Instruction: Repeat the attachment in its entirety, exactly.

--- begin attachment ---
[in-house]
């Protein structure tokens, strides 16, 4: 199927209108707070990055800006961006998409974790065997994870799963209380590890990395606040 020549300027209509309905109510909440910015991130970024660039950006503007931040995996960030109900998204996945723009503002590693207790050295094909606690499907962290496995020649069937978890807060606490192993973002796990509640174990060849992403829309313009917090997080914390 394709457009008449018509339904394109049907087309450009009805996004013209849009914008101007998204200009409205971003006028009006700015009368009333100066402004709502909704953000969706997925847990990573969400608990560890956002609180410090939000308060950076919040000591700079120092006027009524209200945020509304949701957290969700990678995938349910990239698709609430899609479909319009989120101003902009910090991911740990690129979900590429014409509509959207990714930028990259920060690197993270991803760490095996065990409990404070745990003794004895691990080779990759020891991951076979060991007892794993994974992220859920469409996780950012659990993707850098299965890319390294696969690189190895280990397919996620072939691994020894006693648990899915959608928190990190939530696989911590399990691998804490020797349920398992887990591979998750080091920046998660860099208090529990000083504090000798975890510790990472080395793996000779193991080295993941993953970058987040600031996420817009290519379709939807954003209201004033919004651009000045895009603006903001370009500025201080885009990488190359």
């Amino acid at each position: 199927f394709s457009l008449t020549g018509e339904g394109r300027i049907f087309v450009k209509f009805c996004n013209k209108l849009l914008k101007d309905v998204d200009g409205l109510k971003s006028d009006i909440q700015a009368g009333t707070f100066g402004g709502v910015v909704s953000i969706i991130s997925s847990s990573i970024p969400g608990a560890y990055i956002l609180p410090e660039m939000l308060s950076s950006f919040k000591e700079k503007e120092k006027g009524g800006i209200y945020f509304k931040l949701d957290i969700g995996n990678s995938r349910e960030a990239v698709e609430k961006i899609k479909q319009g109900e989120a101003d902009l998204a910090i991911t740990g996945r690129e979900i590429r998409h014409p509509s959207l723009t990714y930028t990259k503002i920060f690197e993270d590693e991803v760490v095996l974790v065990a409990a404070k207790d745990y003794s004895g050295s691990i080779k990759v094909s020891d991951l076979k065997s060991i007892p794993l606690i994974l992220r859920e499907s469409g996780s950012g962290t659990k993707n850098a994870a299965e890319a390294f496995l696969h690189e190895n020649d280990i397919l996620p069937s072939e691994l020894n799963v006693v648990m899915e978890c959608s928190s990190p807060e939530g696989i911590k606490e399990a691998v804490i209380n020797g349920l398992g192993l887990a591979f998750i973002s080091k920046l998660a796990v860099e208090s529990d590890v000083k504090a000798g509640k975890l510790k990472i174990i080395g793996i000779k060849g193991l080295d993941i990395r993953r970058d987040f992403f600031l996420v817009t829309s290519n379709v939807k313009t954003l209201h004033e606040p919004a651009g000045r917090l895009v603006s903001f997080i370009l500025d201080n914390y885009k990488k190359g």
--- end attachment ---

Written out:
[in-house]
């Protein structure tokens, strides 16, 4: 199927209108707070990055800006961006998409974790065997994870799963209380590890990395606040 020549300027209509309905109510909440910015991130970024660039950006503007931040995996960030109900998204996945723009503002590693207790050295094909606690499907962290496995020649069937978890807060606490192993973002796990509640174990060849992403829309313009917090997080914390 394709457009008449018509339904394109049907087309450009009805996004013209849009914008101007998204200009409205971003006028009006700015009368009333100066402004709502909704953000969706997925847990990573969400608990560890956002609180410090939000308060950076919040000591700079120092006027009524209200945020509304949701957290969700990678995938349910990239698709609430899609479909319009989120101003902009910090991911740990690129979900590429014409509509959207990714930028990259920060690197993270991803760490095996065990409990404070745990003794004895691990080779990759020891991951076979060991007892794993994974992220859920469409996780950012659990993707850098299965890319390294696969690189190895280990397919996620072939691994020894006693648990899915959608928190990190939530696989911590399990691998804490020797349920398992887990591979998750080091920046998660860099208090529990000083504090000798975890510790990472080395793996000779193991080295993941993953970058987040600031996420817009290519379709939807954003209201004033919004651009000045895009603006903001370009500025201080885009990488190359």
């Amino acid at each position: 199927f394709s457009l008449t020549g018509e339904g394109r300027i049907f087309v450009k209509f009805c996004n013209k209108l849009l914008k101007d309905v998204d200009g409205l109510k971003s006028d009006i909440q700015a009368g009333t707070f100066g402004g709502v910015v909704s953000i969706i991130s997925s847990s990573i970024p969400g608990a560890y990055i956002l609180p410090e660039m939000l308060s950076s950006f919040k000591e700079k503007e120092k006027g009524g800006i209200y945020f509304k931040l949701d957290i969700g995996n990678s995938r349910e960030a990239v698709e609430k961006i899609k479909q319009g109900e989120a101003d902009l998204a910090i991911t740990g996945r690129e979900i590429r998409h014409p509509s959207l723009t990714y930028t990259k503002i920060f690197e993270d590693e991803v760490v095996l974790v065990a409990a404070k207790d745990y003794s004895g050295s691990i080779k990759v094909s020891d991951l076979k065997s060991i007892p794993l606690i994974l992220r859920e499907s469409g996780s950012g962290t659990k993707n850098a994870a299965e890319a390294f496995l696969h690189e190895n020649d280990i397919l996620p069937s072939e691994l020894n799963v006693v648990m899915e978890c959608s928190s990190p807060e939530g696989i911590k606490e399990a691998v804490i209380n020797g349920l398992g192993l887990a591979f998750i973002s080091k920046l998660a796990v860099e208090s529990d590890v000083k504090a000798g509640k975890l510790k990472i174990i080395g793996i000779k060849g193991l080295d993941i990395r993953r970058d987040f992403f600031l996420v817009t829309s290519n379709v939807k313009t954003l209201h004033e606040p919004a651009g000045r917090l895009v603006s903001f997080i370009l500025d201080n914390y885009k990488k190359g």